metaphor

Snow Field, Rocky Mountains

Snow Field, Rocky Mountains

Snow Field, Rocky Mountains

I don’t shoot things because they’re pretty. In fact, I often use “pretty” as a backdrop for troubling things, contrasting the sublime with the symbolic, rejecting simple aesthetic for a more introspective examination of my own relationship with the visual and modern world. Those “fusion” images, to borrow a term from a dear friend, are rare, and even more so those that grab me by the throat and shake me, demanding to be made.

The above image is one of those images for me. I had seen it from afar several times in the high country over the preceding days, but the high altitude light and cheery, puffy clouds had not illuminated the deep, brooding character of the composition. In looking at it, I felt bitter cold, profound isolation, and looming threat. On the third day, with churning storm clouds boiling overhead, and the freezing wind chewing at my face, the photograph finally revealed itself, and I made eight frames in response to its demands.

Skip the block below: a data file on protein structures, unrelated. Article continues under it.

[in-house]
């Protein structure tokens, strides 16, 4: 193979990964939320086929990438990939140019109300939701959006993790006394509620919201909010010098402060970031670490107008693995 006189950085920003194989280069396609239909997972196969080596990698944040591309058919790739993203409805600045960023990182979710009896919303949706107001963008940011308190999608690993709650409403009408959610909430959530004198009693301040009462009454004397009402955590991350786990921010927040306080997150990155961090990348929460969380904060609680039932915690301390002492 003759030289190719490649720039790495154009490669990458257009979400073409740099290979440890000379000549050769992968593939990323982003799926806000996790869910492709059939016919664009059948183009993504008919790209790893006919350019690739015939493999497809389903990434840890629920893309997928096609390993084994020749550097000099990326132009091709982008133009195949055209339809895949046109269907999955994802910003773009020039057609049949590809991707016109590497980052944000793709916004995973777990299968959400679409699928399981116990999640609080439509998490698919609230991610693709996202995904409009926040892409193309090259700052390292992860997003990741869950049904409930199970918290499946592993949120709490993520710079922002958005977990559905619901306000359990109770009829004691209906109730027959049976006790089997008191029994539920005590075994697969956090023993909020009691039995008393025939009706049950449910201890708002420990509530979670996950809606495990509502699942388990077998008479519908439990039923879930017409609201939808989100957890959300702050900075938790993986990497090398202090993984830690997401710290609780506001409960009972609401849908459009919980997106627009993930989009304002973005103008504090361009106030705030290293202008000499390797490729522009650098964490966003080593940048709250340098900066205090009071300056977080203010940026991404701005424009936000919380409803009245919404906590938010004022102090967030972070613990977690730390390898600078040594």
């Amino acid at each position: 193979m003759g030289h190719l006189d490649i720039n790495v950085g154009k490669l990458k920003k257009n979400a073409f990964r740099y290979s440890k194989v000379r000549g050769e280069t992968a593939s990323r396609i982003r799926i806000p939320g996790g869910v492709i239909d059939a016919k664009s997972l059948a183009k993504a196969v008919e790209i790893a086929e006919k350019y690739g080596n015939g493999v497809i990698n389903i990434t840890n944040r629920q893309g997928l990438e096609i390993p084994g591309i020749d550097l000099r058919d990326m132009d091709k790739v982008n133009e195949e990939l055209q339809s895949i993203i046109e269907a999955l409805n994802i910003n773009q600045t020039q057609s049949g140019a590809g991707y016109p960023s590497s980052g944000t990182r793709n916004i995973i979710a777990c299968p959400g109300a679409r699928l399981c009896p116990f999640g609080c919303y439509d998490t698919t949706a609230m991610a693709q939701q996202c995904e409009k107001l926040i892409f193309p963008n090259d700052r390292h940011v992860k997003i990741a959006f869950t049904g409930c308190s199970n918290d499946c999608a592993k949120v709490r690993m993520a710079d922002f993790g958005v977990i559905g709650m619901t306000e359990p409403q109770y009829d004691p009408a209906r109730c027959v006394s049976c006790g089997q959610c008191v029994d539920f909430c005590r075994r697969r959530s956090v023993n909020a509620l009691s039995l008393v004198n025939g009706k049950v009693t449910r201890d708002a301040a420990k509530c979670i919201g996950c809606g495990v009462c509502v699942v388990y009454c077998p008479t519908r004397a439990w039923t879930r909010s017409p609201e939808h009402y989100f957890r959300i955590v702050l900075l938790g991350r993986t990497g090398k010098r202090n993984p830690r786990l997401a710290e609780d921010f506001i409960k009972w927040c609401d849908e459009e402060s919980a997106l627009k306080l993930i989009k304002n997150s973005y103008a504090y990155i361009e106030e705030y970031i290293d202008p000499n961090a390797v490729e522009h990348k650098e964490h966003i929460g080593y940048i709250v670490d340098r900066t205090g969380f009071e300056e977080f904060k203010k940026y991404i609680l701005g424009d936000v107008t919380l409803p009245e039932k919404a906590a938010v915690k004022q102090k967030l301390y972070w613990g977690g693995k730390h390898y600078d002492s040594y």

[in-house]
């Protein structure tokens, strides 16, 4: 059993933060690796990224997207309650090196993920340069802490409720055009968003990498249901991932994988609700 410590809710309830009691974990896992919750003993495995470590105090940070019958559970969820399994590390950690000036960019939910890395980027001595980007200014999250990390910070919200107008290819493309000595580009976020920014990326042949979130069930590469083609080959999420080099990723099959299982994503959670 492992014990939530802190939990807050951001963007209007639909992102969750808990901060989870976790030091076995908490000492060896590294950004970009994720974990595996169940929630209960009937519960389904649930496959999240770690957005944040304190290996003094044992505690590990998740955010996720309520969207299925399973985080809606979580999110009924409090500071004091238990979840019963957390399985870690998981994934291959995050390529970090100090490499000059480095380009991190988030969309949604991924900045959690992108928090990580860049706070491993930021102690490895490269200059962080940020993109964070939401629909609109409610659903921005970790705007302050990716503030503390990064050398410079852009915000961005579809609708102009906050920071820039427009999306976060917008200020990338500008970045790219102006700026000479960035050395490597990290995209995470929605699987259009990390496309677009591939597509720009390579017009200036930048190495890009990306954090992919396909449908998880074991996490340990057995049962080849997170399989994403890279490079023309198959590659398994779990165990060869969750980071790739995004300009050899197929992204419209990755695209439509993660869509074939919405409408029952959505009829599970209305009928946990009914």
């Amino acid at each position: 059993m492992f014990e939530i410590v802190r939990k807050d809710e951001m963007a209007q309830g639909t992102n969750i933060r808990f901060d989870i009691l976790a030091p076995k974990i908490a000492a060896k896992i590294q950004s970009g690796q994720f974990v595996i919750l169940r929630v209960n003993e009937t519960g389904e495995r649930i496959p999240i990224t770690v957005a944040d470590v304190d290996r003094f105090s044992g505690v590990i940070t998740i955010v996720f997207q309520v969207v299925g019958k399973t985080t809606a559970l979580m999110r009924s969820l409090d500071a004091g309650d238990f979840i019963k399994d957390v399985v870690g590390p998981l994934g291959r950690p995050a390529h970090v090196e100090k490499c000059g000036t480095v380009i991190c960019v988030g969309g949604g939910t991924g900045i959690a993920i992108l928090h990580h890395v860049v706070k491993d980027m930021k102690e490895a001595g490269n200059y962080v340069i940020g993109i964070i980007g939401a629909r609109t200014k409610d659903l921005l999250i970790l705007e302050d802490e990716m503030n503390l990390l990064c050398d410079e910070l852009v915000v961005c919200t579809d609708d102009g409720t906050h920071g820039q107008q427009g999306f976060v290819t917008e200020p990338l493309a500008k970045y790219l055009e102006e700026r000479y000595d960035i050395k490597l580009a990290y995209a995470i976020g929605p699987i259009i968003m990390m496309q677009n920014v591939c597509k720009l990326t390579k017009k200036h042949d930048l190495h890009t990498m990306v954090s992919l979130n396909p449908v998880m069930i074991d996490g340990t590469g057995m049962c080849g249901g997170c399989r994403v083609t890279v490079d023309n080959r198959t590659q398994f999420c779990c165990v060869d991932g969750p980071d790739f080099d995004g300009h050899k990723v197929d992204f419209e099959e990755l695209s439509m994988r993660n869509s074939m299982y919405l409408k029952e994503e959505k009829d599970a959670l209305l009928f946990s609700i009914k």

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The PlainSky, Nebraskans Show: The Complete Works No. 15

Embroidery Cottons: PlainSky Nebraskans No. 15

Embroidery Cottons: PlainSky Nebraskans No. 15

One of the showcase images in the PlainSky, Nebraskans gallery, “Embroidery Cottons, Sioux County” (like nearly all my images) is a metaphor that has led many to speculate on its possible meanings. But like most artists, I leave the answer a secret, and the audience is left to ponder.